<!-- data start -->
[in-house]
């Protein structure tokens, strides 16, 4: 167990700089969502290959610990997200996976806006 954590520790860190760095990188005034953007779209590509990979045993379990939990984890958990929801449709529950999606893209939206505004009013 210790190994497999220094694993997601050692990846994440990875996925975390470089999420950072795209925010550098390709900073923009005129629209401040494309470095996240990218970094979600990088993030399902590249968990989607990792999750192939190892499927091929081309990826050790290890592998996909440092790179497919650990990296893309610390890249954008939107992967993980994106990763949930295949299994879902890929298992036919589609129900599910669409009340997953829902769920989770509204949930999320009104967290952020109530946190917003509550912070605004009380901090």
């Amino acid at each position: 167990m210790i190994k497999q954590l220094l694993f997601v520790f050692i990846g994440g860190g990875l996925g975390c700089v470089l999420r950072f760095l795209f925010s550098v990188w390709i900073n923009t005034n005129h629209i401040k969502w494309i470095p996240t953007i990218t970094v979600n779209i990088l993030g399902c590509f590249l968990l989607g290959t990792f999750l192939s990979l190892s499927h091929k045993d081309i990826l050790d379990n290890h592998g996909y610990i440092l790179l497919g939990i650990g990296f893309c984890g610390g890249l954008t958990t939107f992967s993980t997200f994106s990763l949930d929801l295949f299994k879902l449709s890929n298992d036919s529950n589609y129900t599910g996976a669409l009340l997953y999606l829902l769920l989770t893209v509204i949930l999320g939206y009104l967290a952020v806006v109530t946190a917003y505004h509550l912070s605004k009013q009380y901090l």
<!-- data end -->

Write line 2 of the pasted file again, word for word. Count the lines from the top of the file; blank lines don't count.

């Protein structure tokens, strides 16, 4: 167990700089969502290959610990997200996976806006 954590520790860190760095990188005034953007779209590509990979045993379990939990984890958990929801449709529950999606893209939206505004009013 210790190994497999220094694993997601050692990846994440990875996925975390470089999420950072795209925010550098390709900073923009005129629209401040494309470095996240990218970094979600990088993030399902590249968990989607990792999750192939190892499927091929081309990826050790290890592998996909440092790179497919650990990296893309610390890249954008939107992967993980994106990763949930295949299994879902890929298992036919589609129900599910669409009340997953829902769920989770509204949930999320009104967290952020109530946190917003509550912070605004009380901090």